Peres: Starting Tamar Field Gas Flow on the Sabbath 'Was a Mistake'

While meeting with the state's chief rabbis, Israeli president expressed admiration for the project to bring natural gas from the deep-water Tamar gas field of Israel's coast, but criticized timing of its launch.

President Shimon Peres said Sunday that it was a mistake to begin the flow of natural gas from the Tamar gas field to Israel on a Saturday.

After four years in the works, production from the deep-water field, located approximately 90 kilometers off the coast of Haifa in the Mediterranean Sea, began at 4 P.M. on Saturday. An Energy Ministry announcement was also made on Saturday.

During a visit with Chief Rabbi Shlomo Amar, Peres hailed Israeli businessman Yitzhak Tshuva for the natural gas drilling projects. But when asked by journalists if it was necessary to begin delivering the gas on Saturday, a decision that caused uproar in the ultra-Orthodox press, he replied, "I believe it wasn't necessary. As simple as that. I don't know why they did it, it was a mistake."

Rabbi Amar echoed Peres' sentiment, expressing hope that business considerations would not supplant the importance of the holy day.

The ultra-Orthodox daily Hamevaser reported on the delivery of the natural gas on Sunday morning and emphasized its opposition to the timing, running the headline, "While blatantly desecrating the Sabbath, first natural gas delivered from Tamar field." The story reported that "to the great sorrow of those who observe the Sabbath," the taps were opened on Saturday, the Jewish day of rest. 

Before expressing his displeasure with the decision, Peres hailed Tshuva, the controlling shareholder in Tamar partner Delek Group and even mentioned that he was an "observant" man.

"This is a great achievement, thanks to his vision and steadfastness," Peres said, pointing out the Tshuva found an American company to partner in the drilling when no one else wanted to.  "I'm happy that such people exist, and that such a man is active, and I welcome his vision and initiative.

"Now we have assets, but the Jewish people have always preferred values to assets," Peres continued. "These assets should be invested in values, in the study of the Torah, in good deeds, in waging a battle against the social gaps and against poverty."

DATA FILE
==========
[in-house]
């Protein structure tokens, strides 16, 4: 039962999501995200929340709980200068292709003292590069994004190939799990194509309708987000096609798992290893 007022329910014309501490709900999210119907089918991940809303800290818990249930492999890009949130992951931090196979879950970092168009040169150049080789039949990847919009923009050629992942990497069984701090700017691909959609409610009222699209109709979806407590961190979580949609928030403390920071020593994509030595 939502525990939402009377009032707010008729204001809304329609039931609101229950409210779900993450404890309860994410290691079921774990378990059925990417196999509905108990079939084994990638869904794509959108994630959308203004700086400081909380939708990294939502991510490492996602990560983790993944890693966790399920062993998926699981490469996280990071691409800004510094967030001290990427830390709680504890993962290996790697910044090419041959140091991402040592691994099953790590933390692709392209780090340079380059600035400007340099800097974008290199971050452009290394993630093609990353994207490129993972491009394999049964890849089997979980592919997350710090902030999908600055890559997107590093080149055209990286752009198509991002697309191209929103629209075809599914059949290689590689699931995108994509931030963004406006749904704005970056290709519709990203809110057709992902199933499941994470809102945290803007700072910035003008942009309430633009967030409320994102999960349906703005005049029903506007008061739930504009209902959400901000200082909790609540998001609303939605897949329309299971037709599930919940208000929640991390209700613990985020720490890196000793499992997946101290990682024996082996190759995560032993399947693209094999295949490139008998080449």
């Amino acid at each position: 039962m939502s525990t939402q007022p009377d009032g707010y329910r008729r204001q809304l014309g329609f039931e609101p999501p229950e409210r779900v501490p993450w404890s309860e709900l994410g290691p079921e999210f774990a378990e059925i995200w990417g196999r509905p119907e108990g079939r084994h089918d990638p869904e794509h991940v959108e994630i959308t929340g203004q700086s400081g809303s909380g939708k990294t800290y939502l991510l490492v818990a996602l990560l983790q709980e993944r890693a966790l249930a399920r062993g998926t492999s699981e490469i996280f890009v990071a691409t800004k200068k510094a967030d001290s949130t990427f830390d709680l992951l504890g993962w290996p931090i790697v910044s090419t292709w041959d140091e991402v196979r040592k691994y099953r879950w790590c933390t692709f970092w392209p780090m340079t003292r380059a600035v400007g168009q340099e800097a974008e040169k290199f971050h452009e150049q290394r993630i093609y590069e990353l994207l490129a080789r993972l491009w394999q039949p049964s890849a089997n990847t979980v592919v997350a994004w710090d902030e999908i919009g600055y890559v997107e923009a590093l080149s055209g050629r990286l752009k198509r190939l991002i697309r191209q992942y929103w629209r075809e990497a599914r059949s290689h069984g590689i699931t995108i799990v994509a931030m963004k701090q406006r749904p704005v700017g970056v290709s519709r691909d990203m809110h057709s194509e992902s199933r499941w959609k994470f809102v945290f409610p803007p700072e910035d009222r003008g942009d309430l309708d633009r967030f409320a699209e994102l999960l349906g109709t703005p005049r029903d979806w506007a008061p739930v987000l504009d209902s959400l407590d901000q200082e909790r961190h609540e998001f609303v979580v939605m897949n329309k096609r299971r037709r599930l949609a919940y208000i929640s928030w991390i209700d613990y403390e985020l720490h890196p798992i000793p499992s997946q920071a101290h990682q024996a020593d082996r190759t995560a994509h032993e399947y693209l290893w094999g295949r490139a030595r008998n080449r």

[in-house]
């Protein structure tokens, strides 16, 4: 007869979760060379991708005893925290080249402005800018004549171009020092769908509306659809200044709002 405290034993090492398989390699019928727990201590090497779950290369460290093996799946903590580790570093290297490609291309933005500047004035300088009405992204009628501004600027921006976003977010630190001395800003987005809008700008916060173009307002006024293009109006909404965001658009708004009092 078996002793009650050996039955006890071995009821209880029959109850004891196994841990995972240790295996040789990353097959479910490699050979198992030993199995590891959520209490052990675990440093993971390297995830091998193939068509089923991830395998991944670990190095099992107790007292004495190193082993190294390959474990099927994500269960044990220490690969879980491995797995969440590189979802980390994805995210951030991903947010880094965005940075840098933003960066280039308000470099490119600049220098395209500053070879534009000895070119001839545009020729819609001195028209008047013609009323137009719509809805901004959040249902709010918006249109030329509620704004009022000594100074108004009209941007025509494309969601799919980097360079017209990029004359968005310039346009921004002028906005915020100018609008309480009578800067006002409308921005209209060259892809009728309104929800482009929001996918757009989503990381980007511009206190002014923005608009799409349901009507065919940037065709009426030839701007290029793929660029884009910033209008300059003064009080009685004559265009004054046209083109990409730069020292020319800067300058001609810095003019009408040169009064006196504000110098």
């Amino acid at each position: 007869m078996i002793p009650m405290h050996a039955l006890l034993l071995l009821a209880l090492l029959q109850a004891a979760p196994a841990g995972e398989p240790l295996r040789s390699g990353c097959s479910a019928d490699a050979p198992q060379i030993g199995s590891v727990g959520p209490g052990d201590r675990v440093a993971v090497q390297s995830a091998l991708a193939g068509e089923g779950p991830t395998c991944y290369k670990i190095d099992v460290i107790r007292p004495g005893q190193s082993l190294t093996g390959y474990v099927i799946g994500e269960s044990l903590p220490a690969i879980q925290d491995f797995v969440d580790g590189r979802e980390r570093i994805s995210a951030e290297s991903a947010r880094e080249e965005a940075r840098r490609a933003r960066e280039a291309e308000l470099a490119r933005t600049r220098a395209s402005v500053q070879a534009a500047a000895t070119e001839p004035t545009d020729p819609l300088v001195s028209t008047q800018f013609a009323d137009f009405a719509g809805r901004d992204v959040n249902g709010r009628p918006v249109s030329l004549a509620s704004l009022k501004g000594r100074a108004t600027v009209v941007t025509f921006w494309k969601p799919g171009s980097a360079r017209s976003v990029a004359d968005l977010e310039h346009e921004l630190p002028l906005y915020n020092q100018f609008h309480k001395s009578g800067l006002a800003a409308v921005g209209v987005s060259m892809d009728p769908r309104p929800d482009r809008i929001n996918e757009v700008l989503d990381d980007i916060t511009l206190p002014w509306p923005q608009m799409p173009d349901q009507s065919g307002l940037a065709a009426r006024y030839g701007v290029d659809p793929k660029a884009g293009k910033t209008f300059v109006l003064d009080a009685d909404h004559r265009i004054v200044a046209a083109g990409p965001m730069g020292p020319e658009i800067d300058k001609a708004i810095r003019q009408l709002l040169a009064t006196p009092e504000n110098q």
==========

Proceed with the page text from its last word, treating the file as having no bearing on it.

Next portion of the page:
It has become a habit of President Peres to pay semi-annual visits, in the intermediate days of Sukkot and Passover, to the state's two chief rabbis, Amar and Rabbi Yona Metzger as well as to Rabbi Ovadia Yosef, the spiritual leader of political party Shas, who he also met with Sunday.

Referring to the controversial Haredi draft issue, Yosef told Peres that, "when Israel studies the Torah, God guards the nation and saves it from calamities. All those who hate us, will be pierced by their own swords and their bows shall be broken."

"But for that purpose we need to protect the Torah," Peres replied. "In order to be guarded by the Torah, we must guard the Torah."

The visit to the chief rabbis was supposed to be the last before their retirement. But Peres made clear that he supports the "Amar Bill," an unprecedented move that would extend Amar's term by ten years. The two rabbis' terms have already been extended by several months so the bill can be approved by the Knesset.

"You will be the chief rabbi for many more years," Peres told Amar. "You bring good will to the people of Israel, unity in our hearts and respect for the Torah, and I'm very happy we have a man like you, such a spiritual leader. I know you work for peace, among ourselves and with our neighbors."

Kobi Gideon